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Friday, 25 December 2009

The Last Wave (1977)

Director: Peter Weir
Stars: Richard Chamberlain and Olivia Hamnett
It's somehow strange to see how much work Peter Weir has done in the west, even though I've seen a good deal of his American films. Those that I've seen have been good ones, a versatile bunch from Witness through Dead Poets Society to The Truman Show, but there's nothing that leaps out to bind them together beyond the director's name on the credits. I still think of Weir as an Australian, an Australian filmmaker who told very Australian stories in a very Australian way. Sure, Gallipoli was a noisy thing, at least that's what I remember from when I saw it as a kid, but films like The Cars That Ate Paris, Picnic at Hanging Rock and The Last Wave are quiet, thoughtful, quirky, stylish, surreal, hallucinatory pictures. This is why he was at the forefront of the new wave of Australian cinema in the early to mid 1970s. I wonder what he'd have told if he'd stayed in Oz.

This one begins with the weather, which is more than a little freaky, well beyond the heavy rain that the cities are experiencing. At one school out in the countryside the kids are outside happily playing cricket even though the wind is picking up. Even they notice that when the thunder starts roaring there isn't a cloud in the sky. Then the rain starts, coming down in buckets, only to quickly turn into hail by the time they get inside. It's still hot and sunny but huge chunks of ice are hammering their way through the roof into their classroom. This would be strange anywhere but for rural Australia it's utterly bizarre. These kids have never seen hail before.

The star of the show is Richard Chamberlain, playing an American lawyer in Sydney called David Burton. Chamberlain's first leading role on the big screen was as a lawyer, but that was in Twilight of Honor and he had the able assistance of Claude Rains to win a case nobody thought could be won. Here he's pretty much on his own and he's up against something far more bizarre than mere bigotry and local importance. There are two reasons that it's strange, neither of which have anything to do with the very 70s manliness that he exudes, something like a geeky and cultured David Hasselhoff. He prances around as if to subtly advertise his manliness in whatever he does, but otherwise comes across more like a librarian or a computer programmer. Think an unclumsy version of Christopher Reeve's Clark Kent.
One of the reasons is that he's been having strange dreams, dreams that trouble him. He's always dreamed, even as a kid when he saw taxi drivers stealing the souls from people's bodies and taking them on long journeys, returning them in the morning to wake up exhausted. Now he's dreaming about an aborigine appearing to him out of the night, somewhat reminiscent of an alien from Close Encounters of the Third Kind, but looking more like Rick James with a strange triangular rock. He's David Gulpilil, of course, that aboriginal actor who tends to play all the great aboriginal roles on film, from 1971's Walkabout through Crocodile Dundee to last year's Australia.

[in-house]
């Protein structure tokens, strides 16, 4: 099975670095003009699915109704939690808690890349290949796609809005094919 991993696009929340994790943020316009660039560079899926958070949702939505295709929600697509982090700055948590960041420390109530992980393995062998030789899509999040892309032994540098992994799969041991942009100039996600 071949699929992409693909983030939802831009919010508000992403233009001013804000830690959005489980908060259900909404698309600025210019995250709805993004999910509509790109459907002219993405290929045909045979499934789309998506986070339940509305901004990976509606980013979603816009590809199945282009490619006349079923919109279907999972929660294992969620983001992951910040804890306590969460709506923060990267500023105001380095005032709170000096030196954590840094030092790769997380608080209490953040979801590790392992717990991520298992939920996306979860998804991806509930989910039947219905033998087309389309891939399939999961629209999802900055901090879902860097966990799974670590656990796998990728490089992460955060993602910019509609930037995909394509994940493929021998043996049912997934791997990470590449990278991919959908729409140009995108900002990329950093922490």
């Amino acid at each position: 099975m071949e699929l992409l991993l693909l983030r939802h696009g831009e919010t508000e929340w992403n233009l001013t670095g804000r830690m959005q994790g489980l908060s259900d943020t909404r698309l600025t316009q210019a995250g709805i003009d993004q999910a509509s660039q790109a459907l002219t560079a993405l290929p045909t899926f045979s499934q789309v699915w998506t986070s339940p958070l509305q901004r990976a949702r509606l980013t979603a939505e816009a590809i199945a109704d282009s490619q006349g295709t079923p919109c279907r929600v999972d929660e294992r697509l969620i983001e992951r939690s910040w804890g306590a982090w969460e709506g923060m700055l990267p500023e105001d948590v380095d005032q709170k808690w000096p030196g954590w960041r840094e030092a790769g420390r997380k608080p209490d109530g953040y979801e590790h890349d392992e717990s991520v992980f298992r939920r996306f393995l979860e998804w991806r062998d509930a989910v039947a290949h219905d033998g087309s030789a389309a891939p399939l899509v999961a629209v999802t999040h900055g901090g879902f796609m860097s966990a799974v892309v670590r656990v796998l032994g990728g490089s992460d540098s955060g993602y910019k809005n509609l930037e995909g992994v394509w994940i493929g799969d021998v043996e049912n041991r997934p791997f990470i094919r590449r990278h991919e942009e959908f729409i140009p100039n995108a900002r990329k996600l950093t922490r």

The other reason is that the case he's about to fight has nothing to do with the sort of specialities that a corporate tax lawyer tends to have, instead being a murder case involving Aborigines. Apparently five of them had a fight with Billy Corman in a pub, pushed him down and he subsequently drowned in a puddle, though we're set up from moment one to believe it really isn't as simple as that. Four of them are Jerry, Jacko, Lindsey and Larry and the fifth is Chris Lee, the Rick James lookalike that David has been seeing in his dreams. He invites Chris to dinner and he brings an artist with him, a man named Charlie who doesn't speak English and who is very interested in David and his family.

And so it seems that the two reasons are one and the same because dreams are a huge part of Aboriginal culture, given that everything was created during the Dreaming and a separate reality runs parallel to our own called the Dreamtime: Heaven, Creation and the Great Mother all in one and then some. Burton isn't even Australian let alone aboriginal, but he ties into this mythology somehow. The film is less about the murder case and more about the tribal nature of these Sydney Aborigines who have successfully concealed that they are even part of a tribe, let alone that something is coming, something huge, inevitable and massively important that David is intrinsically part of.

The Last Wave is fascinating to watch but it takes quite some time for the various pieces in this puzzle to fall into place, if they ever really do, and until then the story leaves us pretty much as confused as David Burton seems to be most of the time. Expecting a legal story, albeit an unconventional one, I'm still not sure what I actually saw. It's a thriller, a chiller, a metaphysical exploration that is as much journey as story. Peter Weir, who directed and co-wrote the story, explained that it came out of a question: 'What if someone with a very pragmatic approach to life experienced a premonition?' And here's the key, because the last wave is really just a huge and devastating MacGuffin. This is about man attempting to come to terms with something he can't understand, whether that man be David Burton or Peter Weir or me.

At least I think so. I'll be back for a second viewing on this one for sure. Maybe it'll make more sense then. Maybe not. Maybe that's the point.

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